Mark Clodfelter. The Limits of Air Power. Lincoln: University of Nebraska Press, 2006. Pp. 223.
In The Limits of Air Power, Mark Clodfelter examines the American bombing of North Vietnam as a means of achieving specific American policy goals. Clodfelter relates American war doctrine in regard to air power, starting with the Allied air campaigns of World War II, extending through the Korean War and then into the conflict in Vietnam. He uses these examples of applied air strategy to draw contrasts between the political and military environments in each war, demonstrating that those environments determined the possibility for successful application of air power.
In the Second World War, there existed the clear positive military objective of the destruction of the Axis powers, and very few negative military objectives to restrain the use of air power in the achievement of that goal. As a result, air power unleashed its maximum destructive capabilities, culminating with the detonations of two atomic bombs over Japan in 1945. In this instance, applied air power played a critical role in bringing the war to a successful conclusion, although American air power advocates continued to overstate that role in regard to the destruction of enemy morale, especially in Germany. The ability of a police state, such as Nazi Germany, to maintain the loyalty of its people in the face of devastating loss becomes instructive during the discussion of the effectiveness of air power against Communist North Vietnam.
In the Korean War, the results were somewhat less obvious. In 1953, the Eisenhower administration threatened to use nuclear weapons to end the war, and this, combined with attacks against North Korean dams that raised the possibility of agricultural devastation, finally brought the Communists to the negotiating table. Helping to remove restraints on air power that year was the death of Josef Stalin and the power struggle in the Kremlin that followed; these had the effect of removing the Soviets from the picture in Korea at this critical juncture.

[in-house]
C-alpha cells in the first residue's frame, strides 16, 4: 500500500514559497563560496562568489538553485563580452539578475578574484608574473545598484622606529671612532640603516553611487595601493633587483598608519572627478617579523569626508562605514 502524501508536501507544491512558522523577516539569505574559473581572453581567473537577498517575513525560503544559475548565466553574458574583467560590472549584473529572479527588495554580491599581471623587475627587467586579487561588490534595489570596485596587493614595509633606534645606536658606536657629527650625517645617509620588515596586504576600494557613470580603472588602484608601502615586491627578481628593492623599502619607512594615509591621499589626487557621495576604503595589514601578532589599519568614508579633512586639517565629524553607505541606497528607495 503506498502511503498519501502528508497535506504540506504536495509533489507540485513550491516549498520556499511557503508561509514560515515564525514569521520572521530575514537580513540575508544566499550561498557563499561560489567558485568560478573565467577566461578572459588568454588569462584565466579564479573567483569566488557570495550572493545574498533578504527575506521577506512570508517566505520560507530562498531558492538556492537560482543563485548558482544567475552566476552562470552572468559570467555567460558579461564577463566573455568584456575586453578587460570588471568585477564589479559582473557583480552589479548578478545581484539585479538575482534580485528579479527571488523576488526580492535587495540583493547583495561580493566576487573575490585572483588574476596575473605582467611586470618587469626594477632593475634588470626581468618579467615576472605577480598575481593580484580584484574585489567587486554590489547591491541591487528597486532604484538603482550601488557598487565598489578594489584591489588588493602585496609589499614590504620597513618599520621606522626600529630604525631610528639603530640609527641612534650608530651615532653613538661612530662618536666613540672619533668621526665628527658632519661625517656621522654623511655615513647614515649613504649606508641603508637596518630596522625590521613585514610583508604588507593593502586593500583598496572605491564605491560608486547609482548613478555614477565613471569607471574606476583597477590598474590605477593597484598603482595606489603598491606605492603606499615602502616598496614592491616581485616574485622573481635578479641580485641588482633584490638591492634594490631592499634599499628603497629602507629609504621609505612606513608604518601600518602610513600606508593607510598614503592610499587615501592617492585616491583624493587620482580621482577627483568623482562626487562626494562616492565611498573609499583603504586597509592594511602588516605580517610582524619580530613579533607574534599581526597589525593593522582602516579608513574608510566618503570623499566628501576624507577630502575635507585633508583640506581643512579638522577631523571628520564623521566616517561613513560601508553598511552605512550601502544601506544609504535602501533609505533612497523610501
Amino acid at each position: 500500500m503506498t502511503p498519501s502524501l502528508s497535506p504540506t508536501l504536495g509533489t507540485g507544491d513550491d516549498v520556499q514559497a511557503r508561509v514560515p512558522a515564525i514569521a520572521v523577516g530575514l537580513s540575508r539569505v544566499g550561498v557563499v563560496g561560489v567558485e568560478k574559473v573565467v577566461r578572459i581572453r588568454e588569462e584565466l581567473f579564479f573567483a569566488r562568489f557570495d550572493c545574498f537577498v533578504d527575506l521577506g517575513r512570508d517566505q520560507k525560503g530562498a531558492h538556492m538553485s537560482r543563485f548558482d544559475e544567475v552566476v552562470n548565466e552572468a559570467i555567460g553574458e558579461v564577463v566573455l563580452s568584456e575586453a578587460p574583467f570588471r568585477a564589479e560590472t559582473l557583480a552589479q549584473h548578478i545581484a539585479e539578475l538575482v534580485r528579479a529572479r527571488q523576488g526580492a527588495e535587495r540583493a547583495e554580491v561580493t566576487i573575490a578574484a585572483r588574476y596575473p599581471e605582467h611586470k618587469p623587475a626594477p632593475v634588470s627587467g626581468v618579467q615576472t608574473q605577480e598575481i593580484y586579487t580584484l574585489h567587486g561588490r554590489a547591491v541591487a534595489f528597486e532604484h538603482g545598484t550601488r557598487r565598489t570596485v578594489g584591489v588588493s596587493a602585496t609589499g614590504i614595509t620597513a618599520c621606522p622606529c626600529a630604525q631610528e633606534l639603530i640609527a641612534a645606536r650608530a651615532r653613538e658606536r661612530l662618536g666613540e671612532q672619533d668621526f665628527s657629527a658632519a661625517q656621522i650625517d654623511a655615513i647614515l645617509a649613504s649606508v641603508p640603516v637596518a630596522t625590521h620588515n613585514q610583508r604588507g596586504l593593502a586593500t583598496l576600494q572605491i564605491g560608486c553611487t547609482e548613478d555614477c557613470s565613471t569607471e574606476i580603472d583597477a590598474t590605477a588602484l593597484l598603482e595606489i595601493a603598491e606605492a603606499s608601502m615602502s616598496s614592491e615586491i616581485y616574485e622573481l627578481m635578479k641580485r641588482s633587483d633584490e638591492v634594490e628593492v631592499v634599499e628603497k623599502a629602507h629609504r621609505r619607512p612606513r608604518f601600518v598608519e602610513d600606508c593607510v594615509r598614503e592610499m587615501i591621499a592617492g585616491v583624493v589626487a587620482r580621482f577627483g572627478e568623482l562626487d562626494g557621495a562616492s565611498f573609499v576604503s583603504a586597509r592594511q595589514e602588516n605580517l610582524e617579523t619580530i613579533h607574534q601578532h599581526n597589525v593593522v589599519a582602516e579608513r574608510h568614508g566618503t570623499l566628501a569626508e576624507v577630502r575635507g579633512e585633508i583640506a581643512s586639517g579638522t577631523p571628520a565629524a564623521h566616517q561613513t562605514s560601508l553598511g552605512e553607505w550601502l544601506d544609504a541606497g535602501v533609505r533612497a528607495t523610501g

For much of the Vietnam War, restraints, or negative objectives, outweighed the single overriding positive objective: a stable, independent, non-Communist South Vietnamese nation. The negative political objective of preventing Soviet or Chinese intervention in Vietnam severely limited options available to military planners during the Johnson administration. A key concern for the President became removing tactics that might be perceived as threatening the survival of North Vietnam as a political entity, which he feared might spark a third world war.
Another negative objective was maintaining the focus of the administration on Johnson’s Great Society; if there was too great of a military escalation in Vietnam, the crisis there might eclipse domestic issues on the nation’s front pages. Johnson was determined not to allow this to occur. The President also worried about upsetting third world nations by appearing to brutalize North Vietnam, as he equally feared signaling to America’s NATO allies that the United States was being forced to expend dramatic resources on a relatively minor foe.
These restraints, when combined with the small-scale, guerilla style tactics being employed by the Viet Cong, ensured that Johnson’s Rolling Thunder air campaign of 1965-1968 would achieve no significant military success. Planning, including the selection of individual targets, was determined not at an operational level, but rather by the President and his advisors in Washington, resulting in a limited numbers of sorties being flown against targets of increasingly marginal value. The goals of Rolling Thunder, interdiction of men and supplies moving into South Vietnam, destruction of the North’s capacity to wage war, and the elimination of the North’s industrial infrastructure went unachieved.